their cases to defeat the other side at all costs.
Mediation is very different from litigation or arbitration. The mediation process is entirely voluntary. Even in Court-ordered mediations, the parties are frequently dismissed immediately after convening and asked to participate voluntarily to preserve this vital aspect of the mediation.
Turning Conflict Into An Advantage
A unique and interesting aspect of mediation is the possibility of turning conflict into a positive outcome for all parties involved. Generally, in Western culture conflict is viewed as something to be avoided at all costs, whereas in other cultures it is a means to achieve a result that would not otherwise be attainable. In case after case, once the adversarial nature of litigation is set aside, and the parties begin focusing on the underlying interests, innovative solutions are found which not only resolve the dispute but also create opportunities for future relationships and new ideas that would have been lost without engaging in the process.
Mediation allows the parties to stop fighting and start focusing on the underlying interests (or real reason) for the dispute. Often mediation results in innovative solutions, which not only resolve the dispute but create opportunities for future relationships and new ideas that would not have happened outside of mediation.
Savings of Time and Money
Mediation makes good common sense because it pays to resolve disputes rather than perpetuate conflict. Unresolved conflict takes its toll physically, emotionally and monetarily.
Preparation for trial begins weeks or months in advance with legal briefs, exhibits, and witnesses. The actual trial may take several weeks or longer and may be postponed one or several times depending on the court’s calendar. At the end of the process, one side will be greatly distressed by the outcome and may continue the process through appeal or bankruptcy. Settlement generally occurs at the end of the case, usually on the eve of trial, when the principle or reason underlying the dispute is often forgotten, and the real world consequences of continuing to fight have become more important than the original dispute.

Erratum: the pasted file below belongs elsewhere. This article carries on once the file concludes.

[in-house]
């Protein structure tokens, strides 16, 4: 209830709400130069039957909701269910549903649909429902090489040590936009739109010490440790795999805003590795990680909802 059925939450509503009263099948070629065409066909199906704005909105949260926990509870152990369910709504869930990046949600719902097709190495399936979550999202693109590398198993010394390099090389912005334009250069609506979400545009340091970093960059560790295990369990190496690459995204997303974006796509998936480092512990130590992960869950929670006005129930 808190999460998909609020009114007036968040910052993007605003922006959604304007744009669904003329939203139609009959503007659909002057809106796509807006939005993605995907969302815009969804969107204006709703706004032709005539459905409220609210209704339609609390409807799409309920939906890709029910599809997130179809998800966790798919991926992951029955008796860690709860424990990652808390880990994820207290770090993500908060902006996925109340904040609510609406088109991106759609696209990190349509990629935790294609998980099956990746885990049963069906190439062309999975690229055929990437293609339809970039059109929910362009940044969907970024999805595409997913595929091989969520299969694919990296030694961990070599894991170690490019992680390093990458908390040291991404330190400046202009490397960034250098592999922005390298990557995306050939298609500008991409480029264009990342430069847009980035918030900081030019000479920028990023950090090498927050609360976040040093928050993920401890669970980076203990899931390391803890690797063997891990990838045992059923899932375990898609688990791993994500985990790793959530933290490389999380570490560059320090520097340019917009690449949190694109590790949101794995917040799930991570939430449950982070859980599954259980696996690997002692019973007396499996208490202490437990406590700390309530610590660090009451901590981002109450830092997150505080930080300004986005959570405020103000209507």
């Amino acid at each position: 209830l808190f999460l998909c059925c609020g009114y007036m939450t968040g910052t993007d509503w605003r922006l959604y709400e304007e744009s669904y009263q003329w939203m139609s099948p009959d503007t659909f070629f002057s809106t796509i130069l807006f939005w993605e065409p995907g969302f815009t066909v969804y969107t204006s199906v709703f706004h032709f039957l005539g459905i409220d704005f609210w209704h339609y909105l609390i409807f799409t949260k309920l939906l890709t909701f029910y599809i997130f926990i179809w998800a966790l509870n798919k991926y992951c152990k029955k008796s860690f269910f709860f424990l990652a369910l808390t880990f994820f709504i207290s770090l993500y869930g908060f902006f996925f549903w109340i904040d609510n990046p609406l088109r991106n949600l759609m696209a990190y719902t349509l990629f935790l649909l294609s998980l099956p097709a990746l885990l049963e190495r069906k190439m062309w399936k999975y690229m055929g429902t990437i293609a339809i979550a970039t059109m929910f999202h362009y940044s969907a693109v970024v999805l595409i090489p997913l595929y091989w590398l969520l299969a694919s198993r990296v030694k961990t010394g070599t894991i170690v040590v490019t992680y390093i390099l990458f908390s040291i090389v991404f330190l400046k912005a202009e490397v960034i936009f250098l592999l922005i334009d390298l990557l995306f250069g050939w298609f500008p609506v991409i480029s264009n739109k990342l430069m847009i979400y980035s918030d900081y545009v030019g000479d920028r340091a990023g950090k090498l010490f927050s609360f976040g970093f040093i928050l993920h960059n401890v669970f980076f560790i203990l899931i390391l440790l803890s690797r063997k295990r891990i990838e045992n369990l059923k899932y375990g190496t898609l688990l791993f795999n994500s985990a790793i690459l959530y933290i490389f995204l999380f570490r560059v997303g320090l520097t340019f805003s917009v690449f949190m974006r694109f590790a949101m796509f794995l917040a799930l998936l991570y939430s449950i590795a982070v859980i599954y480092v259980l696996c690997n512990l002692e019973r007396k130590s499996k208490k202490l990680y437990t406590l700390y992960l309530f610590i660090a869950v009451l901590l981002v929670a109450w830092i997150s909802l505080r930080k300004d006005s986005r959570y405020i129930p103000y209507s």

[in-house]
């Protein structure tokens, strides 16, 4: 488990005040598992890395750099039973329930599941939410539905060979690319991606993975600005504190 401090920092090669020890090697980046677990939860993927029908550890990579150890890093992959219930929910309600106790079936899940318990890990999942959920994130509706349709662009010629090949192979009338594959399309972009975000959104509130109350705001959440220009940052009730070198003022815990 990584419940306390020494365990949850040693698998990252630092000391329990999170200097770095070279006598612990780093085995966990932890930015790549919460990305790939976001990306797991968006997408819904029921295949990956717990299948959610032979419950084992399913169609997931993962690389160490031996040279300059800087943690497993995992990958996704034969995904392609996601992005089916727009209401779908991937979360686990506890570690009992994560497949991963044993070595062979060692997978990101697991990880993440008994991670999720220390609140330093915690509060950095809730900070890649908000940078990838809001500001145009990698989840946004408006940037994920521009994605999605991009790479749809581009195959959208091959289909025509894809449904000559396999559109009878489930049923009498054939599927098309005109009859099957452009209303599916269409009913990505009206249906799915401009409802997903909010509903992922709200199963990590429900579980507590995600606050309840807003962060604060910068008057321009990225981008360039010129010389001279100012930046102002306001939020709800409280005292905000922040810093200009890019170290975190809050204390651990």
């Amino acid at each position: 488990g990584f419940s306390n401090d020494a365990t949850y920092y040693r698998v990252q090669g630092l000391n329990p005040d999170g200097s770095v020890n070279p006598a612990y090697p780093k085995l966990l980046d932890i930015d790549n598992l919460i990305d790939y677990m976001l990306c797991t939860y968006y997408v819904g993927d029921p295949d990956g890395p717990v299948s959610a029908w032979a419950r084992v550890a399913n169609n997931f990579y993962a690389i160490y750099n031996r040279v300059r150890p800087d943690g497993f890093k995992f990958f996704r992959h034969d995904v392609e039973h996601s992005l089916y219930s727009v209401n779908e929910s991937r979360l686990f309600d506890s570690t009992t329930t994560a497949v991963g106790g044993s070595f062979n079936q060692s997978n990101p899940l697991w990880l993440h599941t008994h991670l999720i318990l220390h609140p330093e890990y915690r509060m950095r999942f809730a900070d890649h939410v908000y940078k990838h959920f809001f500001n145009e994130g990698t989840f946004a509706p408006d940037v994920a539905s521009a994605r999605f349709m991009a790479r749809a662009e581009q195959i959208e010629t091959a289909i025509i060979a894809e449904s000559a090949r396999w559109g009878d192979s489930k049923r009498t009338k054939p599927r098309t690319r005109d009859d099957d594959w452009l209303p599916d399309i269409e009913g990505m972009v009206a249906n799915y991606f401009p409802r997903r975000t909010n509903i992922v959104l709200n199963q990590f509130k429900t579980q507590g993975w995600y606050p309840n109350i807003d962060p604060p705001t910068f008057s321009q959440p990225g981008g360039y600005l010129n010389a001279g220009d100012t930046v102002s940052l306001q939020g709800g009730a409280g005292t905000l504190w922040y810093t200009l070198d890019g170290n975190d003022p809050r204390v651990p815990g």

In contrast, preparation for mediation can be done informally through a brief letter. Mediation is often done in one day with only the parties and their counsel in attendance. Both sides negotiate to reach a resolution and thus maintain control over the outcome. There is no clear winner and loser, but rather everyone who participates feels satisfaction in having accomplished a goal and participating in the solution. The value of achieving resolution simply cannot be overestimated!
If you have not tried mediation, then now is the time to do it. I look forward to working with you and helping to resolve your case through a very interactive, flexible, and creative process. For more information or to schedule a mediation, contact us at 888.704.5556 or firstname.lastname@example.org.